Loading Times on VR Rides Always This Slow?

Monday, June 19, 2017 11:40 PM
kpjb's avatar

Probably because the headsets aren't tight enough on their tiny heads.


Hi

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Tuesday, June 20, 2017 9:05 AM
rollergator's avatar

I swear I read ^that^ "aren't tight enough on their tiny hands."

Didn't make any sense at all, and yet, I chuckled at the thought...


You still have Zoidberg.... You ALL have Zoidberg! (V) (;,,;) (V)

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Tuesday, June 20, 2017 10:26 AM
Morté615's avatar

Kraken load times are slow, and will always be less than without VR. But it is possible to speed up the load times to close to original. Or at least with all the new safety safety checks original. Most older coasters don't go out as fast as they used to do to operational/safety changes over the last few years.

Kraken at least does not have an age limited, just the height limit. If you are tall enough to ride the ride, you can ride it in VR.


Morté aka Matt, Ego sum nex
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Wednesday, June 21, 2017 8:01 AM

I agree that certain older coasters (Gemini at Cedar Point always comes to mind) don't do the numbers they once did because modern day safety protocol does not allow either the number of trains or the dispatch interval they once had. But if a 17 year old B&M floorless with the ability to run three trains has a multiple hour wait on an average operating day, something is not right. I know they have marketed this thing down here in Central Florida, but if this whole six hour wait thing is accurate, at what point do you (even temporarily) pull the plug on this and just decide this isn't working.

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Tuesday, June 27, 2017 11:43 AM
Schwarzkopf76's avatar

Eurosat at Europa Park (Germany) is being taken down, rehabbed, etc., and put back up. After the rehab it will have VR; but 2 separate loading sections (one VR, the other non-VR) with a merge point after loading. They don't want capacity to decrease.

How cool is that!? I'm sure it's a big investment.

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Tuesday, June 27, 2017 11:58 AM
rollergator's avatar

Based on my experience (somewhat limited at this point)....If they're truly not going to reduce capacity, they'd be dispatching 3-5 non-VR trains for every VR train that goes out. Not sure if that's even possible without knowing the station set-up. VR plain *kills* capacity.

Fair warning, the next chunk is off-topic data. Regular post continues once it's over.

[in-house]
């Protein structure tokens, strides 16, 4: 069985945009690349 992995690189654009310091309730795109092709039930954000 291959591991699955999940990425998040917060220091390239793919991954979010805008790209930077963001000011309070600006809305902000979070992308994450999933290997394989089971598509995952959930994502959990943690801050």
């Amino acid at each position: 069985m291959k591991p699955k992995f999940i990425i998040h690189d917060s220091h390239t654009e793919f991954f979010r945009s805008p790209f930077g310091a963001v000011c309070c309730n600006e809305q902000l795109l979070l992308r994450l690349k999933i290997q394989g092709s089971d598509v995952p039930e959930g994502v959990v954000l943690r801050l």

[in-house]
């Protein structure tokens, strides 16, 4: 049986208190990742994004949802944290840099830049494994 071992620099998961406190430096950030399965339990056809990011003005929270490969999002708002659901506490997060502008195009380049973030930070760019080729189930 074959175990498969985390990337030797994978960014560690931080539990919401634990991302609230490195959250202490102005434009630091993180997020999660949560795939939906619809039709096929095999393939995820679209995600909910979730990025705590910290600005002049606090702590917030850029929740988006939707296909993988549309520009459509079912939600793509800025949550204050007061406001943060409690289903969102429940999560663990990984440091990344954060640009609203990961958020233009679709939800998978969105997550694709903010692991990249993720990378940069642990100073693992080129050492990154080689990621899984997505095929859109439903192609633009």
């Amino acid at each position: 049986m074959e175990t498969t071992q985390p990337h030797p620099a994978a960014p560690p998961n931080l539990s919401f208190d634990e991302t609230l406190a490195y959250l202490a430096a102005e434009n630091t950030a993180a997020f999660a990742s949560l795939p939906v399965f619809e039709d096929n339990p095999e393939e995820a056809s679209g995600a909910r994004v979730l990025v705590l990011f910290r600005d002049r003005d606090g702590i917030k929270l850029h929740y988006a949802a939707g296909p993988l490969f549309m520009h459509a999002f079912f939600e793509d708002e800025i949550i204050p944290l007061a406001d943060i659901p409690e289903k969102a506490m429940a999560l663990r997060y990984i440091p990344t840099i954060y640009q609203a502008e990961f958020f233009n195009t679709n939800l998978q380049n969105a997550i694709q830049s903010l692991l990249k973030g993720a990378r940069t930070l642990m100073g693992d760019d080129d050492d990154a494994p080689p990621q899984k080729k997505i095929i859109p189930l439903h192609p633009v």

You still have Zoidberg.... You ALL have Zoidberg! (V) (;,,;) (V)

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Tuesday, June 27, 2017 4:08 PM
Schwarzkopf76's avatar

From what I understand, there will be 2 separate loading stations... not necessarily in-line. Doesn't Disney do this for ADA access on some of their rides? I have a feeling that is what Europa is going for.

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Wednesday, June 28, 2017 8:35 AM
rollergator's avatar

Yes, DL Space Mountain has a separate load/unload for ADA guests..takes all of 10-15 seconds to slide the track over and get the train on the rails...that is THE ideal method, IMO...


You still have Zoidberg.... You ALL have Zoidberg! (V) (;,,;) (V)

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Tuesday, July 11, 2017 6:11 PM

Having SF New England as my home park the VR dispatch intervals were absolutely horrendous. When you take arguably one of the best rides in the world and quadruple the dispatch time, it's a bad idea, and it's a Six Flags Park. It's now a relief that it's gone, and I'm actually happy to say this year they added lockers to Superman with no bag drop option. Now the ride is finally being dispatched before the other train hits the brakes. The ridiculous thing is that now Mind Eraser almost always has the longest line in the park, even when the new VR isn't running (it only runs from 5-7 as of now). The GP now feel it's a cool ride, which I'm glad about because I already have the credit and it sends crowds there. So yes, VR and any attraction involving it will almost always have a bad hourly capacity

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Tuesday, July 11, 2017 10:38 PM

I've said this a hundred times, but I was so impressed with the coasters in Germany and the fantastic, always-on-time dispatch systems. And the way they incorporated VR into attractions (2 at Europa) made perfect sense and left riders and waiters feeling less impacted than the disaster we have in the US.
This seems like another perfect, genius solution in spite of the expensive hardware. (This will be a Mack in-house project so not to worry, they can afford it) Ease VR trains in and out somewhere else and the regular riders won't feel a thing.

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